After the polemic Irish and Czech ratification, the treaty today entered into force. It will increase democratic accountability by enhancing European Parliament's decision-making power and creating a single voice representing Europe in its external relations.
Why does Europe need the Lisbon Treaty?
The European Union (EU) of twenty-seven members has been operating with rules designed for an EU of fifteen member states. To realise its full potential, the European Union needs to modernise and reform.
At the same time, there is increasing support for the EU to work together on issues that affect us all, such as climate change, energy security and international terrorism. As the EU has grown and its responsibilities have changed, it makes sense to adapt the framework it operates in so that the EU has the means to tackle today's and tomorrow’s challenges.
In particular, the Lisbon Treaty will lead to greater efficiency in the decision-making process, increased democratic accountability, by associating the European Parliament and national parliaments, and increased coherence externally. All of these improvements will equip the EU to better defend the interests of its citizens on a day-to-day basis.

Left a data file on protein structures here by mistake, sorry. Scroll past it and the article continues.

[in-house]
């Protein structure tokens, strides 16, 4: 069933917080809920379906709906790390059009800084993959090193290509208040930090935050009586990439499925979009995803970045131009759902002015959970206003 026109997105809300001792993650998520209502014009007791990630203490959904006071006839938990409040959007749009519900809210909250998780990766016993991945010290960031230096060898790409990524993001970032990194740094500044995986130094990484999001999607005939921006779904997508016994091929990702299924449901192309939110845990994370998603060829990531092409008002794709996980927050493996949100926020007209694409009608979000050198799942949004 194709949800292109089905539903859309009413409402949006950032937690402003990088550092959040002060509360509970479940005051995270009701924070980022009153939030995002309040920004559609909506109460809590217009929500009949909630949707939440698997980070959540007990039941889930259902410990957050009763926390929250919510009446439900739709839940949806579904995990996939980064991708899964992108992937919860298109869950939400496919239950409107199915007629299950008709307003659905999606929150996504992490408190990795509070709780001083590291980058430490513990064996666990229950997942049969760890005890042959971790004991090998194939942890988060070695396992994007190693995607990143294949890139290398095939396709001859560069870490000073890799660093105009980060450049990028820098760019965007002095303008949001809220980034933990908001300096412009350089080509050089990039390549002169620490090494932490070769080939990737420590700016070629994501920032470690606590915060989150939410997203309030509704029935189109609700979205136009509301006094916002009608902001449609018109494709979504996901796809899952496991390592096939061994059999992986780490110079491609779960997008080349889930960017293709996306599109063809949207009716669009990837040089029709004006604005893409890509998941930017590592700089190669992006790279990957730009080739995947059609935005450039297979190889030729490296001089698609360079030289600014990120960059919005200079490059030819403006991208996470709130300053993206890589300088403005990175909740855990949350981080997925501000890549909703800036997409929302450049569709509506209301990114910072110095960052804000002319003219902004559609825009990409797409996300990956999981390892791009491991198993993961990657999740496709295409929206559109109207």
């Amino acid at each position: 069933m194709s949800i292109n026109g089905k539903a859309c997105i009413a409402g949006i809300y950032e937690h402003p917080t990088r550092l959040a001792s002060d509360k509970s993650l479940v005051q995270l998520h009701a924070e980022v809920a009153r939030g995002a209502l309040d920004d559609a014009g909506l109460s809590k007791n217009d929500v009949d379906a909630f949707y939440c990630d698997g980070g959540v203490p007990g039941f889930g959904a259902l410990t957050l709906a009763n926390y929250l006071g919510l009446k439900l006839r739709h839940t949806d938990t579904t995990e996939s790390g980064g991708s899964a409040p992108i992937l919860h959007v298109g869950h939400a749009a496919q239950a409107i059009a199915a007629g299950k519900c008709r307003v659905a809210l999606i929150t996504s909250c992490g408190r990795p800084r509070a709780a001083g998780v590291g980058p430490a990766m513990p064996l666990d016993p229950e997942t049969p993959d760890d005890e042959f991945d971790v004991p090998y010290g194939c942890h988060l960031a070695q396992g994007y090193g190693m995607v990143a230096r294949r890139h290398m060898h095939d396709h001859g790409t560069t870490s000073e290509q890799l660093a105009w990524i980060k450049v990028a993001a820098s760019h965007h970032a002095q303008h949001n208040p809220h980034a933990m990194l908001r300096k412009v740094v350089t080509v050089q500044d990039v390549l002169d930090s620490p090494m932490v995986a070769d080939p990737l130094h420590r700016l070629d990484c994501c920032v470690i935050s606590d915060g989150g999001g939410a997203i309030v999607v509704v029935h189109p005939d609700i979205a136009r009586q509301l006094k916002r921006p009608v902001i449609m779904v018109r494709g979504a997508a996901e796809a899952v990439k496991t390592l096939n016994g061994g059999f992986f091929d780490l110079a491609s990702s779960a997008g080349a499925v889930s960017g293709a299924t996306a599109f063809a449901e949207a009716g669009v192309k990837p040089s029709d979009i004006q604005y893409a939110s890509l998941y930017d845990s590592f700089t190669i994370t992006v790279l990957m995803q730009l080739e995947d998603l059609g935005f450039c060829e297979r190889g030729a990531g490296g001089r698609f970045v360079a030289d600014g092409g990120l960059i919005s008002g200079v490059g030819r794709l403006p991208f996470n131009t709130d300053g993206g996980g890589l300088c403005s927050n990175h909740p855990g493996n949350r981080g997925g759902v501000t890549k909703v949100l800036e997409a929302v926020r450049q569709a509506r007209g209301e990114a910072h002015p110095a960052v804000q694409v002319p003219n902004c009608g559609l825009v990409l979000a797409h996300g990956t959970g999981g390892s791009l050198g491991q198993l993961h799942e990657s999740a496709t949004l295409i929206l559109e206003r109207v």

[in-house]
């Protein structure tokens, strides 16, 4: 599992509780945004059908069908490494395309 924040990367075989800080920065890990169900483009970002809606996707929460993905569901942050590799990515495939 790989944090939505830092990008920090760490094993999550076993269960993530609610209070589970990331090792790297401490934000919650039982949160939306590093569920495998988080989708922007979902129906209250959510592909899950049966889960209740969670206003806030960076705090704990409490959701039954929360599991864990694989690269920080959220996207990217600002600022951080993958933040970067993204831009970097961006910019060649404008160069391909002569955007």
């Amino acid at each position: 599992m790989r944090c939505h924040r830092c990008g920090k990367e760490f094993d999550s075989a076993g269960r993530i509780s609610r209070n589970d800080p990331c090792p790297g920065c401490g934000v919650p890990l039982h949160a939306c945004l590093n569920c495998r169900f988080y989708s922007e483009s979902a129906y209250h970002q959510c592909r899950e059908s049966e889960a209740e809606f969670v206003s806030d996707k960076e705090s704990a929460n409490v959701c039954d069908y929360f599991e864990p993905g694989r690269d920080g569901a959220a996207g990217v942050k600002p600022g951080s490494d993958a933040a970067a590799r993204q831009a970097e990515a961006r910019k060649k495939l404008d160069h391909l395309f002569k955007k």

Examples of benefits for European citizens
· A right for citizens to make a request to the Commission for it to propose a new initiative (‘European citizens initiative’)
· Better protection for citizens through the new status given to the charter of fundamental rights
· Diplomatic and consular protection for all EU citizens when travelling and living abroad
· Mutual assistance against natural or man-made catastrophes inside the Union, such as flooding and forest fires
· New possibilities for dealing with the cross-border effects of energy policy, civil protection and combating serious cross-border threats to health
· Common action on dealing with criminal gangs who smuggle people across frontiers
The internal market
The chapter on the internal market contains seven sections (establishment of the internal market, free movement of persons and services, free movement of goods, capital and payments, rules on competition, fiscal provisions and common provisions). Although almost all the provisions of this chapter already feature in the EC Treaty, it should be noted that these articles have been reorganised in a single chapter.
Two specific policy areas move from unanimity to QMV: intellectual property rights (but note that unanimity will continue to apply to the issue of linguistic regimes) and mutual recognition of professional qualifications.
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